Plasmid pMmCBIB1 (cbiB+) contained a wild-type allele of M. mazei strain Goe1 cbiB (ORF Mma2059) under the control of the lac promoter and ribosome-binding site and was constructed as follows. The 5′ primer MmcbiB-5′NdeI #2 (5′-AGCCTATCATATGATCATACCGGACAGC-3′) and the reverse primer MmcbiB-3′ SalI (5′-ATTGATCTGGAGTAAGTCGACTTTTCAGGG-3′) were used to amplify a 1,025-bp PCR product from M. mazei genomic DNA. The fragment was cut with NdeI/SalI restriction enzymes, gel purified, and cloned into the NdeI/SalI restriction site of plasmid pT7-7 to produce plasmid pMmCBIB1 (cbiB+).

Halobacterium strain constructions. (i) Construction of a ΔcbiP mutant strain.

An in-frame deletion of cbiP in the chromosome of strain MPK414 (Δura3) was generated by using previously described methodology (20). Briefly, strain JE6738 (Δura3 ΔcbiP) was constructed by transforming strain MPK414 with plasmid pCBIP2 as described previously (15). Flanking sequences of over 700 bases on each side of the deleted cbiP gene ensured efficient recombination of the fragment into the chromosome. Mevinolin-resistant transformants were selected as described previously (15) and replated on medium containing 5-FOA to select for the loss of the plasmid (20). Colonies resistant to 5-FOA were screened by PCR to identify the desired recombinant (ΔcbiP). DNA sequencing was used to confirm the in-frame deletion of the cbiP gene in the chromosome of strain JE6738.

(ii) Construction of a ΔcbiB mutant strain.

An in-frame deletion of cbiB in the chromosome of strain MPK414 was generated by using the same strategy as mentioned above. Strain JE6791 (Δura3 ΔcbiB) was constructed with strain MPK414 and plasmid pVNG1578-2. DNA sequencing was used to confirm the in-frame deletion of the cbiB gene in the chromosome of strain JE6791.

(iii) Construction of a cbiP complementation strain.

Complementation studies were performed with a single copy of the wild-type allele of the gene in question placed at the ura3 locus. For cbiP complementation studies, a wild-type allele of cbiP was placed at the chromosomal ura3 locus of strain JE6738. Plasmid pCBIP7 was transformed into strain JE6738, and strains carrying the cbiP+ allele at the chromosomal ura3 locus (strain JE7001 [Δura3 ΔcbiP ura3::cbiP+]) were isolated by using the same ura3-based gene replacement method for the isolation of deleted genes. PCR and DNA sequencing verified the presence of cbiP+ at the ura3 locus.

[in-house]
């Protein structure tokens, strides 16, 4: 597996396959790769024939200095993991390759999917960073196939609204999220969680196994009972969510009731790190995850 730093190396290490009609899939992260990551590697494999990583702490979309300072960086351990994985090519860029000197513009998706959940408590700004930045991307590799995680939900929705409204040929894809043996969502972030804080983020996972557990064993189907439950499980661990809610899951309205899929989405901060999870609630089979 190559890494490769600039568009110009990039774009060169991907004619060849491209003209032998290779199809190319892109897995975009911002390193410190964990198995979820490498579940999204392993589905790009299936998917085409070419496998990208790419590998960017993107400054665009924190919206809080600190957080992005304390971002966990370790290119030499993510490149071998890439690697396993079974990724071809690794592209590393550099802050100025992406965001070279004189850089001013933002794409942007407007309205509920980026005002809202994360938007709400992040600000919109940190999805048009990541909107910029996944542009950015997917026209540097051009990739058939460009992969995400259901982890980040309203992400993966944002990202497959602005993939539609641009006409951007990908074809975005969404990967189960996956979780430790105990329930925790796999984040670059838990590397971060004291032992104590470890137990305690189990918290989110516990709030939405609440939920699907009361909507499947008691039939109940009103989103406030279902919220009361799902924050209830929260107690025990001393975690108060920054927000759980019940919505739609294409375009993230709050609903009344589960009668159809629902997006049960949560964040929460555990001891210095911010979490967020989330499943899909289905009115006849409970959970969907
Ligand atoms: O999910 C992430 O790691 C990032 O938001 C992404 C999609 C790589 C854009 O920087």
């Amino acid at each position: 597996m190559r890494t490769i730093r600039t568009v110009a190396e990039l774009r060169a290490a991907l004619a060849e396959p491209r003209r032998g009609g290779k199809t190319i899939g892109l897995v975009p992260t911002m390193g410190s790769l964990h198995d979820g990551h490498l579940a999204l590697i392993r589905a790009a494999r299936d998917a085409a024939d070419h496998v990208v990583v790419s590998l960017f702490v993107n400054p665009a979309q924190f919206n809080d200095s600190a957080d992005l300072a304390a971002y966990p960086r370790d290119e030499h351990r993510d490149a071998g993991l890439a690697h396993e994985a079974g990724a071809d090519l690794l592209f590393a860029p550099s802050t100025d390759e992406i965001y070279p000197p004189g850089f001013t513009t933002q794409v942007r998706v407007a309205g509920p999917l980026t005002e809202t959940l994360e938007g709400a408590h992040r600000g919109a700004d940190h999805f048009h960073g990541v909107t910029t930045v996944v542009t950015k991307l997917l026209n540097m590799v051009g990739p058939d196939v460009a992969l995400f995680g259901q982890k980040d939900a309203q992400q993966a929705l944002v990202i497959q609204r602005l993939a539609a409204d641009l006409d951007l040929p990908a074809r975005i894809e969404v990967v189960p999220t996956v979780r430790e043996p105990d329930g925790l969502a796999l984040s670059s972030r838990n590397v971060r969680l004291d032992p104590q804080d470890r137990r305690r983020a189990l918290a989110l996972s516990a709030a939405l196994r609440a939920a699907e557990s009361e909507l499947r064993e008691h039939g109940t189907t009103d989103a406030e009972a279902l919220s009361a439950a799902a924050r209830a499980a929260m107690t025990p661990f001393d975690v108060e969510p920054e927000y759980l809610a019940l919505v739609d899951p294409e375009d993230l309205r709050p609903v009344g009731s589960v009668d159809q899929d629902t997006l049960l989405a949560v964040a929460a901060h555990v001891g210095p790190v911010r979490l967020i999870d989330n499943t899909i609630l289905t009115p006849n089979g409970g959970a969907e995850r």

(iv) Construction of a cbiB complementation strain.

For cbiB complementation studies a wild-type allele of cbiB was placed at the chromosomal ura3 locus of strain JE6791. Plasmid pVNG1578-3 was transformed into strain JE6791, and a strain carrying the cbiB+ allele at the chromosomal ura3 locus (strain JE6930 [Δura3 ΔcbiB ura3::cbiB+]) was isolated. PCR and DNA sequencing verified the presence of cbiB+ at the ura3 locus.

RESULTS

Rationale used to probe into corrinoid salvaging in Halobacterium.

Because the growth of Halobacterium in defined medium requires cobamides, the growth of a corrinoid-deficient mutant in medium supplemented with incomplete cobamide precursors would be indicative of precursor salvaging. To block corrin ring biosynthesis in Halobacterium, in-frame deletions were introduced in the second-to-last step or in the last step of corrin ring biosynthesis. In S. enterica, these steps of the pathway are catalyzed by the AdoCby synthase (CbiP) enzyme and the AdoCbi-P synthase (CbiB) enzyme, respectively (38). It was hypothesized that a block in either one of these steps would render a strain dependent on exogenous Cby or Cbi precursors. The mutation in cbiP would block salvaging of cobyrinic acid a,c-diamide but should not interfere with Cby or Cbi salvaging. A mutation in cbiB would address the question of what the point of entry of Cbi is in the Halobacterium genome sequence. That is, if a cbiB mutation does not prevent Cbi salvaging, then an unidentified kinase may be responsible for the activation of Cbi to Cbi-P (the substrate of the CobY enzyme). Alternatively, the inability of a cbiB mutant to salvage Cbi would suggest the existence of a new pathway for the activation of Cbi in this archaeon.

Identification of the cbiP and cbiB genes of Halobacterium.

ORF Vng1576G (gene identification [gi] number 15790548) of the Halobacterium sp. strain NRC-1 genome sequence (17) was identified as the putative cbiP gene of this archaeon based on the 40% identity and 53% similarity of the predicted gene product to the CbiP protein of S. enterica. In the Halobacterium genome, the cbiP (ORF Vng1576G) gene is located at the 3′ end of a putative operon containing ORF Vng1574G and ORF Vng1573G, which encode the putative orthologs of the bacterial ATP:co(I)rrinoid adenosyltransferase (CobA in S. enterica) and the cobyrinic acid a,c-diamide synthase (CbiA in S. enterica), respectively (Fig. (Fig.2A).2A). These two proteins are believed to modify the corrinoid immediately preceding the CbiP-catalyzed step (38).

ORF Vng1578H (gi number 15790550) of the Halobacterium genome sequence was identified as the putative cbiB gene of this archaeon based on the 30% identity and 43% similarity of the predicted gene product to the CbiB of S. enterica. In the Halobacterium genome, the cbiB gene is the promoter-distal gene in a putative operon containing one other ORF of unknown function (Fig. (Fig.2A2A).

cbiP (ORF Vng1576G) is a cobamide biosynthetic gene in Halobacterium.